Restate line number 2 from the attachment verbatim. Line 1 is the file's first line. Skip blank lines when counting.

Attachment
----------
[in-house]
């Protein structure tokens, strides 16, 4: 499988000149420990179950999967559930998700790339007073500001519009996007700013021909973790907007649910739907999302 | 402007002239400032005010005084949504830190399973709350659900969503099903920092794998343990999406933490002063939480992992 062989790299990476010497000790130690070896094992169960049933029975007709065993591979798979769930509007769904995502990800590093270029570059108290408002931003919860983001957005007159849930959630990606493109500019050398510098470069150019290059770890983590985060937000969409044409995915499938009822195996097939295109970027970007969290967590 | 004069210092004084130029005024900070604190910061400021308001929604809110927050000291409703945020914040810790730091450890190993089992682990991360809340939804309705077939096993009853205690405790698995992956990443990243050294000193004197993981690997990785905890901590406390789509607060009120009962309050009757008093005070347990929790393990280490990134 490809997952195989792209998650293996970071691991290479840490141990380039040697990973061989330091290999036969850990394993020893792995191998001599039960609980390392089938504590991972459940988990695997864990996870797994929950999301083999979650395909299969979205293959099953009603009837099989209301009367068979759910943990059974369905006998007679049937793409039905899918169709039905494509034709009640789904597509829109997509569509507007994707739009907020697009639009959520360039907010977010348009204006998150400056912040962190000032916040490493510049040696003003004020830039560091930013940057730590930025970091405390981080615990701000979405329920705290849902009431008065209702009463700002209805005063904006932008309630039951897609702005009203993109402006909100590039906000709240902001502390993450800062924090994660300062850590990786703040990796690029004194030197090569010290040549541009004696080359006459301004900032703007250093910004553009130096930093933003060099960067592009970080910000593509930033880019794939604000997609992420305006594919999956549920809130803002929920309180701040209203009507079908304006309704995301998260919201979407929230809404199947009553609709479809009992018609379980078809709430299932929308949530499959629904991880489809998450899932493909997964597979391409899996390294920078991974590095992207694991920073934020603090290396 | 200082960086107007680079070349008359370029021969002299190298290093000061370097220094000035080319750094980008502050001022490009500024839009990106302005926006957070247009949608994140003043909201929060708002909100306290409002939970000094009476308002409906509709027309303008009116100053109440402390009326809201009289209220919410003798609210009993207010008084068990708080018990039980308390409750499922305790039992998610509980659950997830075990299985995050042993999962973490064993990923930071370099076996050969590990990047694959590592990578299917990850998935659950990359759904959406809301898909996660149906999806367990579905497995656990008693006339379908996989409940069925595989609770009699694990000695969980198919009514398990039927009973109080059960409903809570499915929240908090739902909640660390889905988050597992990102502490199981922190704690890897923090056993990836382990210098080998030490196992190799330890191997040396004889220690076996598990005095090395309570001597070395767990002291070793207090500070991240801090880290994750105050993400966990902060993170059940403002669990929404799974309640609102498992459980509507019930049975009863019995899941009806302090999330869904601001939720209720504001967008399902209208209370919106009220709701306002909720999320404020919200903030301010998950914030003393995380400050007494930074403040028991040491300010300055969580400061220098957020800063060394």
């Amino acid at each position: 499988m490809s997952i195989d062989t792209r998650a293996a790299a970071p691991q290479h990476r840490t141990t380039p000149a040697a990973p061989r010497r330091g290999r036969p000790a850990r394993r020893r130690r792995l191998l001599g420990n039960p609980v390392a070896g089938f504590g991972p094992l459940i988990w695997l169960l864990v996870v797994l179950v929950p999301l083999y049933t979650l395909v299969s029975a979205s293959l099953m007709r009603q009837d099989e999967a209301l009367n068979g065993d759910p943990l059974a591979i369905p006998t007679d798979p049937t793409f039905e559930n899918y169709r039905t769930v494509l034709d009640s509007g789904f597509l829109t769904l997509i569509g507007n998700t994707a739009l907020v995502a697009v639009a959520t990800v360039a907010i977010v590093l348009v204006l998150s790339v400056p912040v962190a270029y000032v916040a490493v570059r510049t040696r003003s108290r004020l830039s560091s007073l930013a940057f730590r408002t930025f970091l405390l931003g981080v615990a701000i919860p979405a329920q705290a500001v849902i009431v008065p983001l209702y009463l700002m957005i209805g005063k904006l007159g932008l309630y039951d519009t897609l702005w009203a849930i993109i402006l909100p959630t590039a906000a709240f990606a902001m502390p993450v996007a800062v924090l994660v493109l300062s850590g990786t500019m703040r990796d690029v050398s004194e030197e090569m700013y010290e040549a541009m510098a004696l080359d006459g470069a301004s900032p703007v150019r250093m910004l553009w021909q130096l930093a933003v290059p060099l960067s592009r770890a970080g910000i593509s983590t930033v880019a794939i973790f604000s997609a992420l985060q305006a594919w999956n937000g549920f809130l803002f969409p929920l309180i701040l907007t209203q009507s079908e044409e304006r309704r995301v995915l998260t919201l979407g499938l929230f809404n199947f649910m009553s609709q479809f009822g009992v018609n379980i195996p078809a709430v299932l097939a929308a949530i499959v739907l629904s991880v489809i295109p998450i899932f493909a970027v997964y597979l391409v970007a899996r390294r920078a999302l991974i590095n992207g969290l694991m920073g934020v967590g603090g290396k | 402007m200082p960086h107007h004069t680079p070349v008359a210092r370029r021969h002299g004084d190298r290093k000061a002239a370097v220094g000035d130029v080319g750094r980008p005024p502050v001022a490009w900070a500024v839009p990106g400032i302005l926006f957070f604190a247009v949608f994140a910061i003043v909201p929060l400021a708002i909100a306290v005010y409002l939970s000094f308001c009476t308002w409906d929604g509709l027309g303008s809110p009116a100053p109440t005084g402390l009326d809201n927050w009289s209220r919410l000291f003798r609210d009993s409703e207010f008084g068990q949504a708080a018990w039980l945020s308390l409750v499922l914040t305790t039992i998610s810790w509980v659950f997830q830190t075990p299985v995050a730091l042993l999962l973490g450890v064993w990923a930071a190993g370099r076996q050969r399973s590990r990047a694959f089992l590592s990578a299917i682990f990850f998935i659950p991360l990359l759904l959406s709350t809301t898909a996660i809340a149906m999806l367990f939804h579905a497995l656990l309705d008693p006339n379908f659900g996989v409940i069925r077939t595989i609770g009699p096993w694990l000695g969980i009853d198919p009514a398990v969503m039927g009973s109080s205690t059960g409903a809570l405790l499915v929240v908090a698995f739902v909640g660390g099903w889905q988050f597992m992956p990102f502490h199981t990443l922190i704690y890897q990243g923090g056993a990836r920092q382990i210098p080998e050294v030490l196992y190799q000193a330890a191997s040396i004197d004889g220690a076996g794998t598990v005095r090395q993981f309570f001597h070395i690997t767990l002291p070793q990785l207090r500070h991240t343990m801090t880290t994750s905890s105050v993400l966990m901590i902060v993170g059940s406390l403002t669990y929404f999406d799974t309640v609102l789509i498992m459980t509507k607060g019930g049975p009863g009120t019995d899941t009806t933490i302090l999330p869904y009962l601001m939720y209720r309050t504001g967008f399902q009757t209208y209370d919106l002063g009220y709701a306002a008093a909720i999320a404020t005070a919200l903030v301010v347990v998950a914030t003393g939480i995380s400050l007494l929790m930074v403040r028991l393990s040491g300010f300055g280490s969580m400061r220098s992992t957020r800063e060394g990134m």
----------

């Protein structure tokens, strides 16, 4: 499988000149420990179950999967559930998700790339007073500001519009996007700013021909973790907007649910739907999302 | 402007002239400032005010005084949504830190399973709350659900969503099903920092794998343990999406933490002063939480992992 062989790299990476010497000790130690070896094992169960049933029975007709065993591979798979769930509007769904995502990800590093270029570059108290408002931003919860983001957005007159849930959630990606493109500019050398510098470069150019290059770890983590985060937000969409044409995915499938009822195996097939295109970027970007969290967590 | 004069210092004084130029005024900070604190910061400021308001929604809110927050000291409703945020914040810790730091450890190993089992682990991360809340939804309705077939096993009853205690405790698995992956990443990243050294000193004197993981690997990785905890901590406390789509607060009120009962309050009757008093005070347990929790393990280490990134 490809997952195989792209998650293996970071691991290479840490141990380039040697990973061989330091290999036969850990394993020893792995191998001599039960609980390392089938504590991972459940988990695997864990996870797994929950999301083999979650395909299969979205293959099953009603009837099989209301009367068979759910943990059974369905006998007679049937793409039905899918169709039905494509034709009640789904597509829109997509569509507007994707739009907020697009639009959520360039907010977010348009204006998150400056912040962190000032916040490493510049040696003003004020830039560091930013940057730590930025970091405390981080615990701000979405329920705290849902009431008065209702009463700002209805005063904006932008309630039951897609702005009203993109402006909100590039906000709240902001502390993450800062924090994660300062850590990786703040990796690029004194030197090569010290040549541009004696080359006459301004900032703007250093910004553009130096930093933003060099960067592009970080910000593509930033880019794939604000997609992420305006594919999956549920809130803002929920309180701040209203009507079908304006309704995301998260919201979407929230809404199947009553609709479809009992018609379980078809709430299932929308949530499959629904991880489809998450899932493909997964597979391409899996390294920078991974590095992207694991920073934020603090290396 | 200082960086107007680079070349008359370029021969002299190298290093000061370097220094000035080319750094980008502050001022490009500024839009990106302005926006957070247009949608994140003043909201929060708002909100306290409002939970000094009476308002409906509709027309303008009116100053109440402390009326809201009289209220919410003798609210009993207010008084068990708080018990039980308390409750499922305790039992998610509980659950997830075990299985995050042993999962973490064993990923930071370099076996050969590990990047694959590592990578299917990850998935659950990359759904959406809301898909996660149906999806367990579905497995656990008693006339379908996989409940069925595989609770009699694990000695969980198919009514398990039927009973109080059960409903809570499915929240908090739902909640660390889905988050597992990102502490199981922190704690890897923090056993990836382990210098080998030490196992190799330890191997040396004889220690076996598990005095090395309570001597070395767990002291070793207090500070991240801090880290994750105050993400966990902060993170059940403002669990929404799974309640609102498992459980509507019930049975009863019995899941009806302090999330869904601001939720209720504001967008399902209208209370919106009220709701306002909720999320404020919200903030301010998950914030003393995380400050007494930074403040028991040491300010300055969580400061220098957020800063060394």